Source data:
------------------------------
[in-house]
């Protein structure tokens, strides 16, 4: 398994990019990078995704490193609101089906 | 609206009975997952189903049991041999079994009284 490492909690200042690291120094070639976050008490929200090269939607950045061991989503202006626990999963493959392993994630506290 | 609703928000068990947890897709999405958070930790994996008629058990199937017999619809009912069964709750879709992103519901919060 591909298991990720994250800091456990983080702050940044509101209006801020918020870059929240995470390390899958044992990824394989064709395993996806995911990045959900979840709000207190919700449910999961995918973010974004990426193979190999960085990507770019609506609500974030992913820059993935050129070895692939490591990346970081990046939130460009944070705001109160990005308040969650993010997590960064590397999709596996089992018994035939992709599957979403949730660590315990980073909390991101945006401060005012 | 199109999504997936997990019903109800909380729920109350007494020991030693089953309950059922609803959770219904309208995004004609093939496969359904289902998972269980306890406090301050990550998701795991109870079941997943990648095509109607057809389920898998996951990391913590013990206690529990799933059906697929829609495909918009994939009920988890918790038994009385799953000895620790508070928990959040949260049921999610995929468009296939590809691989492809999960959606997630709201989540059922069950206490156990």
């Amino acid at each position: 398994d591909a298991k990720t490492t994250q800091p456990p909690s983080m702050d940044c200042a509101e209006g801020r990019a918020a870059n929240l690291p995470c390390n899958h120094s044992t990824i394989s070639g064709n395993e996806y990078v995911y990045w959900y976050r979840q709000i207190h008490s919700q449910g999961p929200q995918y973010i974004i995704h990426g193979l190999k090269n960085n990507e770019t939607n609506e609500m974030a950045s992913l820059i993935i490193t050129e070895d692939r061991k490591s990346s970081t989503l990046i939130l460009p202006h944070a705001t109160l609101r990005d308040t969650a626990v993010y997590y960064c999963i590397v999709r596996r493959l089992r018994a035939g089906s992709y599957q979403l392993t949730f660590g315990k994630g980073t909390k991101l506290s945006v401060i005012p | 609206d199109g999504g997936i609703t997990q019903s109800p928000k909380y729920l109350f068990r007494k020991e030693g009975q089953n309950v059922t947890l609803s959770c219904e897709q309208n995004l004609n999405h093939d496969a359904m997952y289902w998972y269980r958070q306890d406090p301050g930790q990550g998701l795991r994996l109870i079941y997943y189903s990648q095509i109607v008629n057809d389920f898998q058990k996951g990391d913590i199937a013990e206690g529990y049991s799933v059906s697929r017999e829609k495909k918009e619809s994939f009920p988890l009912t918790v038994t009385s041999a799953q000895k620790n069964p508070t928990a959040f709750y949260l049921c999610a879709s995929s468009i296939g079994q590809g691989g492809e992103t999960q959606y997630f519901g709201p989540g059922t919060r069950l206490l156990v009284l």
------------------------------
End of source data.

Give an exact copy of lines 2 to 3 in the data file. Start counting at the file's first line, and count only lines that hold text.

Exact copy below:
């Protein structure tokens, strides 16, 4: 398994990019990078995704490193609101089906 | 609206009975997952189903049991041999079994009284 490492909690200042690291120094070639976050008490929200090269939607950045061991989503202006626990999963493959392993994630506290 | 609703928000068990947890897709999405958070930790994996008629058990199937017999619809009912069964709750879709992103519901919060 591909298991990720994250800091456990983080702050940044509101209006801020918020870059929240995470390390899958044992990824394989064709395993996806995911990045959900979840709000207190919700449910999961995918973010974004990426193979190999960085990507770019609506609500974030992913820059993935050129070895692939490591990346970081990046939130460009944070705001109160990005308040969650993010997590960064590397999709596996089992018994035939992709599957979403949730660590315990980073909390991101945006401060005012 | 199109999504997936997990019903109800909380729920109350007494020991030693089953309950059922609803959770219904309208995004004609093939496969359904289902998972269980306890406090301050990550998701795991109870079941997943990648095509109607057809389920898998996951990391913590013990206690529990799933059906697929829609495909918009994939009920988890918790038994009385799953000895620790508070928990959040949260049921999610995929468009296939590809691989492809999960959606997630709201989540059922069950206490156990």
């Amino acid at each position: 398994d591909a298991k990720t490492t994250q800091p456990p909690s983080m702050d940044c200042a509101e209006g801020r990019a918020a870059n929240l690291p995470c390390n899958h120094s044992t990824i394989s070639g064709n395993e996806y990078v995911y990045w959900y976050r979840q709000i207190h008490s919700q449910g999961p929200q995918y973010i974004i995704h990426g193979l190999k090269n960085n990507e770019t939607n609506e609500m974030a950045s992913l820059i993935i490193t050129e070895d692939r061991k490591s990346s970081t989503l990046i939130l460009p202006h944070a705001t109160l609101r990005d308040t969650a626990v993010y997590y960064c999963i590397v999709r596996r493959l089992r018994a035939g089906s992709y599957q979403l392993t949730f660590g315990k994630g980073t909390k991101l506290s945006v401060i005012p | 609206d199109g999504g997936i609703t997990q019903s109800p928000k909380y729920l109350f068990r007494k020991e030693g009975q089953n309950v059922t947890l609803s959770c219904e897709q309208n995004l004609n999405h093939d496969a359904m997952y289902w998972y269980r958070q306890d406090p301050g930790q990550g998701l795991r994996l109870i079941y997943y189903s990648q095509i109607v008629n057809d389920f898998q058990k996951g990391d913590i199937a013990e206690g529990y049991s799933v059906s697929r017999e829609k495909k918009e619809s994939f009920p988890l009912t918790v038994t009385s041999a799953q000895k620790n069964p508070t928990a959040f709750y949260l049921c999610a879709s995929s468009i296939g079994q590809g691989g492809e992103t999960q959606y997630f519901g709201p989540g059922t919060r069950l206490l156990v009284l």